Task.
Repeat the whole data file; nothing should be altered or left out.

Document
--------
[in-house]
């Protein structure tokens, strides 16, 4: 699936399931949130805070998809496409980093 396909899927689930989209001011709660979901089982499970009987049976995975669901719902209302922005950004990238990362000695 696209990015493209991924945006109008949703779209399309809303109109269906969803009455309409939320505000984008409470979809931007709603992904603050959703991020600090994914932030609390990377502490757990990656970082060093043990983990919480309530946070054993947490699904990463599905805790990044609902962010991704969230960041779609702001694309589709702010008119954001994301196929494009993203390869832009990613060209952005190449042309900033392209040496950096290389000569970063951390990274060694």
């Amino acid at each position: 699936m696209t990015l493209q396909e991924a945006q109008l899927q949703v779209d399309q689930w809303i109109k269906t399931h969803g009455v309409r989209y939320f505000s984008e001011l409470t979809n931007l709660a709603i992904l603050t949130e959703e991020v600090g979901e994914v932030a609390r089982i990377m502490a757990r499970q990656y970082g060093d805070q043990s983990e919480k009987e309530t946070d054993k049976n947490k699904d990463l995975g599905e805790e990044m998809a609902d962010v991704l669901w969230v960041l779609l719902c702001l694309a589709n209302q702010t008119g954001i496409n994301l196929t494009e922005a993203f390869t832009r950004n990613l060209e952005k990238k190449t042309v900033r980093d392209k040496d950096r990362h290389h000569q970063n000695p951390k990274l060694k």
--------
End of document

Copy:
[in-house]
């Protein structure tokens, strides 16, 4: 699936399931949130805070998809496409980093 396909899927689930989209001011709660979901089982499970009987049976995975669901719902209302922005950004990238990362000695 696209990015493209991924945006109008949703779209399309809303109109269906969803009455309409939320505000984008409470979809931007709603992904603050959703991020600090994914932030609390990377502490757990990656970082060093043990983990919480309530946070054993947490699904990463599905805790990044609902962010991704969230960041779609702001694309589709702010008119954001994301196929494009993203390869832009990613060209952005190449042309900033392209040496950096290389000569970063951390990274060694």
């Amino acid at each position: 699936m696209t990015l493209q396909e991924a945006q109008l899927q949703v779209d399309q689930w809303i109109k269906t399931h969803g009455v309409r989209y939320f505000s984008e001011l409470t979809n931007l709660a709603i992904l603050t949130e959703e991020v600090g979901e994914v932030a609390r089982i990377m502490a757990r499970q990656y970082g060093d805070q043990s983990e919480k009987e309530t946070d054993k049976n947490k699904d990463l995975g599905e805790e990044m998809a609902d962010v991704l669901w969230v960041l779609l719902c702001l694309a589709n209302q702010t008119g954001i496409n994301l196929t494009e922005a993203f390869t832009r950004n990613l060209e952005k990238k190449t042309v900033r980093d392209k040496d950096r990362h290389h000569q970063n000695p951390k990274l060694k």